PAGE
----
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Recent story told a flawed tale of India


“The country has problems, yes, but it is not brutal and backward on the whole.”As a woman who lived in India for nearly two years, is married to an Indian physician and gave birth to my daughter there, I was shocked and disappointed by the narrow perspective of the article “A Glimpse of Health Care in India” (May 8).

The article featured Dr. Donna Block, who recently traveled to India with the Women’s Leadership Board at Harvard University’s John F. Kennedy School of Government to gain insight into India’s health care system. Unfortunately, from what I read, what she left with was a jumble of misinformation and stereotypes.

Block talks about a hospital in Chennai, describing it as “one of the better clinics.” She then weaves a tale of horrors, unlike what I witnessed at top health care facilities in India. Are there clinics like the one she described? Absolutely. But they are not considered good, never mind “better.” Many hospitals in India practice evidence-based medicine and implement Western-style protocols. Her implication that Indian hospitals and doctors don’t have regulations, don’t pay attention to sterility and have no process for consent is misguided at best. While probably accurate at some government clinics and a few private hospitals, it is not an accurate generalization of Indian health care.

Block was given a strange piece of misinformation. She asked why patients couldn’t be told the gender of their unborn babies, and was told that Indian men divorce their wives if they are carrying a girl. This is patently false. Divorce is still uncommon among middle- and lower-class families in India. The truth behind the nondisclosure is that Indian law forbids notification of gender for unborn babies to deter the unfortunate practice of selective abortions.

Dr. Block then spoke of the slums she toured. I was floored by the apparent lack of understanding of poverty in India evident in her assertion that poor rural families sell their daughters into prostitution. Those young girls in the red-light district aren’t knowingly sold by their parents. I won’t say it never happens, but in general, most are victims of trafficking — stolen from Nepal and northern states near the border. Many other families are duped into letting their children work in shops in large cities, and instead the children are sold into sexual slavery. Again, a large misunderstanding that unnecessarily paints Indians as brutal and backwards.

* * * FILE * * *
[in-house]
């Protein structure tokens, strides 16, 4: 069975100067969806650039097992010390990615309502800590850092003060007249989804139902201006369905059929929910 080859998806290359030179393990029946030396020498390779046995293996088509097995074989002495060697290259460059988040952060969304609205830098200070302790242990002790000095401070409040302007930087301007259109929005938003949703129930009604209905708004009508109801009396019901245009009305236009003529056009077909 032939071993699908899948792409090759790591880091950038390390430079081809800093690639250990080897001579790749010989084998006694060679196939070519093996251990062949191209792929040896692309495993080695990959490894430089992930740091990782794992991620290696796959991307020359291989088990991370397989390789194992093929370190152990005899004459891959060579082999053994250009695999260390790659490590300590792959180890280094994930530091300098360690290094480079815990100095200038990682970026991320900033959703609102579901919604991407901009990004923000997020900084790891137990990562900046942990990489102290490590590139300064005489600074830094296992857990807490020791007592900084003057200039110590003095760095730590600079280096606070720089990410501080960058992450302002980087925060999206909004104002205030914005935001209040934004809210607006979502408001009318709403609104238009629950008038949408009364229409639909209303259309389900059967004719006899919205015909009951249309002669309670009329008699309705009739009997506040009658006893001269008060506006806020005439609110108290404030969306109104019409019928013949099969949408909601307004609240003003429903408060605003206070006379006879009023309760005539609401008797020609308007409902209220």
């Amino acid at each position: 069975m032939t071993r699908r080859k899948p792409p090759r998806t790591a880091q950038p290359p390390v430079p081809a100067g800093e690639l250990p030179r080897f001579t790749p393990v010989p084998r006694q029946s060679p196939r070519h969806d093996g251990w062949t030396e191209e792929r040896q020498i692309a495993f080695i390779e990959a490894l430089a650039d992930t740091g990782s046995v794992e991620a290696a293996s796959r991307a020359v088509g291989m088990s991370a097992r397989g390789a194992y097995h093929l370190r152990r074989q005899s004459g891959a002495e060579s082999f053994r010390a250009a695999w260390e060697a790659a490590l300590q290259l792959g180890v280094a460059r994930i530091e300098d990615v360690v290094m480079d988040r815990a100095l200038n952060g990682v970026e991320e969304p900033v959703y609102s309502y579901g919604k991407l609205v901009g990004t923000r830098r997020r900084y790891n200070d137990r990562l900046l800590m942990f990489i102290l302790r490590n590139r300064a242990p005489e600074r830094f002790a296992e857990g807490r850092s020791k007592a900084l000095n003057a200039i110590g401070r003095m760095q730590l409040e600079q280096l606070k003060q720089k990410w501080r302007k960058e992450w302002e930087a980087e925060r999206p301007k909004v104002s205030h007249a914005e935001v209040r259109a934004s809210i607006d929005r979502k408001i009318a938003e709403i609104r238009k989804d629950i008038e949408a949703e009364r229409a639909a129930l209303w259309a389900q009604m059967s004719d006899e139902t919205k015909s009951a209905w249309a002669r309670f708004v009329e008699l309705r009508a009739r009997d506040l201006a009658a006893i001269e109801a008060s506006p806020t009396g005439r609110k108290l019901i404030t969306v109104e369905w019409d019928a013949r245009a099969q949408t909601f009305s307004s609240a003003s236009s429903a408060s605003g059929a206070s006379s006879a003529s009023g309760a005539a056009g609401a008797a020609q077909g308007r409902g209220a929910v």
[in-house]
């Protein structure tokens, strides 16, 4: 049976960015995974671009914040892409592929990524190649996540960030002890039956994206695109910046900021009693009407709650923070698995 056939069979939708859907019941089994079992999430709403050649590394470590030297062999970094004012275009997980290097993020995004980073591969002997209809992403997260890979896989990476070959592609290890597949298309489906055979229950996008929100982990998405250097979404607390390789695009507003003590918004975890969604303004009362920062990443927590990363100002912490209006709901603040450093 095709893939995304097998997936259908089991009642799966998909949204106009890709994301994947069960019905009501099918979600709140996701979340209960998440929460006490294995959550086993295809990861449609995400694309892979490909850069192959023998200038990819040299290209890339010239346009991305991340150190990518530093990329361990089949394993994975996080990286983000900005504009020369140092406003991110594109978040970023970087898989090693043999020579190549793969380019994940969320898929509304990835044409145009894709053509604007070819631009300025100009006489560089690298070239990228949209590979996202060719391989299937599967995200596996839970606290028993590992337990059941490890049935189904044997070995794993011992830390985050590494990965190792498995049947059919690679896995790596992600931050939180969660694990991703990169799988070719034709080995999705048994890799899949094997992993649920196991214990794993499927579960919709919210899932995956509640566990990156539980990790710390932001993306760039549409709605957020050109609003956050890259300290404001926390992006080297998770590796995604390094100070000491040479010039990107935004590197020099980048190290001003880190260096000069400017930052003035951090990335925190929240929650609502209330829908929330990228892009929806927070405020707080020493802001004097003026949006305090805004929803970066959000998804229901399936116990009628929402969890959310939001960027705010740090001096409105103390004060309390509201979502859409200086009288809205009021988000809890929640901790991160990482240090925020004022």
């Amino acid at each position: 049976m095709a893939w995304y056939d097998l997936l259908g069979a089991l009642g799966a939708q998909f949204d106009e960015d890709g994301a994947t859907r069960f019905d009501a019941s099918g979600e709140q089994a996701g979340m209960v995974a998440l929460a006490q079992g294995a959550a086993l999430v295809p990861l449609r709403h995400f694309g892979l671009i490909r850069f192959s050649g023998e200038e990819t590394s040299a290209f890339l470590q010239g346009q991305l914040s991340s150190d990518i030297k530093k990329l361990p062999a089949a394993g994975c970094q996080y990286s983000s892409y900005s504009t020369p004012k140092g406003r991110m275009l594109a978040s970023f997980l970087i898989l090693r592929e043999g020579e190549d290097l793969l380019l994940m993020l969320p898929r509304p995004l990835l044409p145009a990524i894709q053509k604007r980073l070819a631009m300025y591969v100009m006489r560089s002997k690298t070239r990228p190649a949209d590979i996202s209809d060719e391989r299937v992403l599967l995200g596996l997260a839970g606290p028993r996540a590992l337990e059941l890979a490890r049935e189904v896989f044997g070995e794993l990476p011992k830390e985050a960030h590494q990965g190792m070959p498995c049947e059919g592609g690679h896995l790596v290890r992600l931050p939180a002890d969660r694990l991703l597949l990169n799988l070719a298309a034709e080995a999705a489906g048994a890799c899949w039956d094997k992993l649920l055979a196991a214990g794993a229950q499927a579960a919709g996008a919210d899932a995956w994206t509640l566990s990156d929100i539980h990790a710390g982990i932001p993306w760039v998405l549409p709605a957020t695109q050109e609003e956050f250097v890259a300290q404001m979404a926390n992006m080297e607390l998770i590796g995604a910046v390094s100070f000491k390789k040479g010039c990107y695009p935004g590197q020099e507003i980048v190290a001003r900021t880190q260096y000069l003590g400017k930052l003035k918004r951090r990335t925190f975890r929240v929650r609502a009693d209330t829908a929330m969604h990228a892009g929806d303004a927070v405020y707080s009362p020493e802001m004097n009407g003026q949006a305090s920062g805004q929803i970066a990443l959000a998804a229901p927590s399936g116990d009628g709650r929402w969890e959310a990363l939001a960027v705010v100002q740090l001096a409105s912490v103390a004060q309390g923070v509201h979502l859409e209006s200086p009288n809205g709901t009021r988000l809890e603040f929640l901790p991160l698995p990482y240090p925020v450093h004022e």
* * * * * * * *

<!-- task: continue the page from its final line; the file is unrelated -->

Finally, there is Block’s assumption that all slums lack health care and immunization programs. India has the second largest public health system in the world. And while this system is admittedly rife with corruption and other problems, one thing it gets right is immunization drives. Many people living in colonies like Dharavi are immunized, not to mention educated.

There’s a mind-set of many Westerners when they travel to Third World countries that the place they are visiting somehow needs to be saved, and that only we have the answers. Many times we ride the thin line of colonialist thinking without realizing that we’re making assumptions that don’t fit the full picture. To assume we have the right to go in and fix what is not ours is dangerous to begin with, especially given the U.S. ranking for maternal mortality (31st, well behind countries like Albania and Poland). The complex social and socioeconomic strata of India make the country nearly impossible to understand in a lifetime, never mind within a few weeks.

I would never say India is without its problems. It is in dire need of an overhaul to many of its systems. And surely the marginalized people of Dharavi and other “slums” deserve a more permanent solution to their educational and health care challenges.

However, prestigious programs such as the Women’s Leadership Board should look at ways to partner with indigenous programs. In the end, this should be less of a parent-child relationship and more of a sisterhood. In this way they will gain the cultural understanding that, as this article illustrated, is so sorely needed.

Jessica MacKenzie lives in Alexandria, Va.

Source: StarTribune

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